• Vonter - February 6, 2014 11:20 a.m.

    Ok fine I'll put a point because evidently it wasn't my cup of tea. I liked all the Castlevanias previous to this one (yes, even the N64 ones). But I don't feel this one was as enjoyable, it could be like what happens with some characters like Superman fans and Man of Steel fans, their is a breach because their not the same thing. I'll give LoS 2 a chance, even though I'm bias that it'll be a mess due to Mirror of Fate. But in the end I think it's just this not being my type of Castlevania. Although the art is awesome, I just wish the gameplay I could have had more fun with this series, gameplay design choices.
  • BladedFalcon - February 6, 2014 12:44 p.m.

    ...Yeah, if you honestly liked Castlevania 64 over Lords of Shadow, then the problem here isn't the game's, it's yours :P
  • Vonter - February 6, 2014 11:21 a.m.

    Also I wasn't referring to Zobek, but Satan, he was such a wimp and that voice also makes him sound like a wimp. I didn't like him as a villain.
  • BladedFalcon - February 6, 2014 11:14 a.m.

    Just because the werewolves section was longer than other chapters, it doesn't meant it dragged. It was done this way because it was the initial section and it allowed players to get a proper sense of the combat and game mechanics before switching up the enemies and setting later. And that chapter had plenty of variety in itself, taking you underground, then meeting Claudia than having that puzzles with the purple lightstone. Other stages focused on mounted combat and so on. Your opinion of the final boss has nothing to do with the pacing either. Wether your final opponent was Zobek or not, it was regardless clear that this was the final part of the game. And once again, that was your opinion, but the final revelation was pretty cool for most (myself included) And Patrick Stewart having fun makes it a bad thing? ...What's your problem with the music box? that part was pretty delightful IMO. Sure, it was hard, but not frustrating if you were patient and paid attention to the timing, same thing with the clock tower. I will agree that the chupacabra sections were more annoying than fun, but they still are a very small section of the game. as for the QTEs... no offense, but if you weren't able to pull them off, you deserved to start over, they didn't even demand a specific button prompt, just timing.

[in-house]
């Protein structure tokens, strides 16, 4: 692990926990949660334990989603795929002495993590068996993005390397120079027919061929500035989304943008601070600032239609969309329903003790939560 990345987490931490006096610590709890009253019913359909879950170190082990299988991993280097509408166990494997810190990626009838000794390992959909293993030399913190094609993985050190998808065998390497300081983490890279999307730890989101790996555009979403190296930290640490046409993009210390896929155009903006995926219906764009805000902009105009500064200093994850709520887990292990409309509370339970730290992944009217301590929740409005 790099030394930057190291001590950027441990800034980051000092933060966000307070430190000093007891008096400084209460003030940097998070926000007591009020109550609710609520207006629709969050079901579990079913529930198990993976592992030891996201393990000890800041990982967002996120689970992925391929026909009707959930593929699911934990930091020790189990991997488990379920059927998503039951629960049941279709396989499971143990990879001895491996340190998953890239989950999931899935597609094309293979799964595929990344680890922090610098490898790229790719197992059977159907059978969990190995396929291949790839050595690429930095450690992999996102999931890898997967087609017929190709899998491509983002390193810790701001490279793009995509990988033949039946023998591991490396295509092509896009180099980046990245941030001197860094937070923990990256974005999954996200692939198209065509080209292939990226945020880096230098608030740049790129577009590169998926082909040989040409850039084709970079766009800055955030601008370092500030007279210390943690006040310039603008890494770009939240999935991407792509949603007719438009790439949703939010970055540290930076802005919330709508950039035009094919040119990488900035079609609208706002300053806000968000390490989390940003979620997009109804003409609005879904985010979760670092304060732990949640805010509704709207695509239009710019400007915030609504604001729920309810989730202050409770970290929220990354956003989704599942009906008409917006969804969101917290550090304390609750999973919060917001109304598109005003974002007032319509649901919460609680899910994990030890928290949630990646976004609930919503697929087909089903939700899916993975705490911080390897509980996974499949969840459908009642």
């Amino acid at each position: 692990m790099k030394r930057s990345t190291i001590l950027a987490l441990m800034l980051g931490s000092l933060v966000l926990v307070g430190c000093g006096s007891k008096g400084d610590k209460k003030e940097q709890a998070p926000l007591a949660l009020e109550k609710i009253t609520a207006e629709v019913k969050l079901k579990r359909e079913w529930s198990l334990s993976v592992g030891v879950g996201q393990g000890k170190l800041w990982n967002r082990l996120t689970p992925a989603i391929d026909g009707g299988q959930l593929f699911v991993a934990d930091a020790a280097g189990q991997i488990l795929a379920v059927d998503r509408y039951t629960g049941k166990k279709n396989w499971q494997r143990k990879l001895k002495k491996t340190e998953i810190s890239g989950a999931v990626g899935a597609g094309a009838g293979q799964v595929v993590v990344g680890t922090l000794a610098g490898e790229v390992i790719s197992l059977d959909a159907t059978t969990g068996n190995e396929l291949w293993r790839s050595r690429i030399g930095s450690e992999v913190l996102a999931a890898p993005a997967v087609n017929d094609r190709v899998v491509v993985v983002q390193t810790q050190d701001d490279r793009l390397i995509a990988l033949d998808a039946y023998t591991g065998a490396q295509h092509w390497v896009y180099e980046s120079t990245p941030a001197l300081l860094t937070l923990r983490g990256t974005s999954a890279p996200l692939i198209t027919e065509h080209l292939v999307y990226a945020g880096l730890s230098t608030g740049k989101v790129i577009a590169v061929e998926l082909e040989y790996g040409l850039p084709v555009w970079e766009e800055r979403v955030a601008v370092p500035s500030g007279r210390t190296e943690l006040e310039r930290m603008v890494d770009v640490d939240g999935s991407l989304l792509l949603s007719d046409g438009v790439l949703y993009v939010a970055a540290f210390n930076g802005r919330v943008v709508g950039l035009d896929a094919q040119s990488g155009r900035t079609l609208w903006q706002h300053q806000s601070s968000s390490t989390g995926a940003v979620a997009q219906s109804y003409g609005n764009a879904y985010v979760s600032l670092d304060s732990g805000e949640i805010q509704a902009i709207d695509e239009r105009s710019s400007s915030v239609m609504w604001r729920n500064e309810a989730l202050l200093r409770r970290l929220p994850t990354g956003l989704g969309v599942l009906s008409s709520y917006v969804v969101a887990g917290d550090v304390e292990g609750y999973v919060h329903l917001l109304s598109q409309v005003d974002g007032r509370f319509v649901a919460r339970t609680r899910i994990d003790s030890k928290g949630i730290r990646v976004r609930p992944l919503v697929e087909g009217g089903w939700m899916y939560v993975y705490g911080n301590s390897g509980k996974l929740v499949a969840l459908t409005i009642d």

• Vonter - February 6, 2014 11:44 a.m.

    Ok, ok, I just didn't like it. Makes me wonder why I liked more Dante's Inferno when that game shares similarities, I suppose I can't stand that this doesn't feel like Castlevania and doesn't fit with the rest of the games. I'll leave my case here, since I already said my "complaints" with the game. Patrick Stewart sounding hammy felt out of place in that scene, being how MercurySteam was serious all the way through it comes off, because it's the freaking climax. But oh well just my opinion.
  • BladedFalcon - February 6, 2014 12:48 p.m.

    Yeah, honestly at this point it's clear that your distaste for the game comes more from your own bias, and personal mind-frame of what a Castlevania game should be like, and not so much about the game's actual quality. And one could argue that precisely because it was the climax, he gave taht performance, Zobek acted out that way because he was delirious with having achieved his goal, and you could also argue that he sounded different than before because of him being influenced by the Devil.
  • Vonter - February 6, 2014 1:10 p.m.

    Yeah it most be a fanboy gripe. Still I'll play LoS 2 for the art style, that's the best merit I'll give it, IMO. Also yeah that was a minor nitpick, it wasn't as much of a bother, but truth be told, that was awkward. Can't recall any other time I've seen Patrick Stewart going hammy over the top.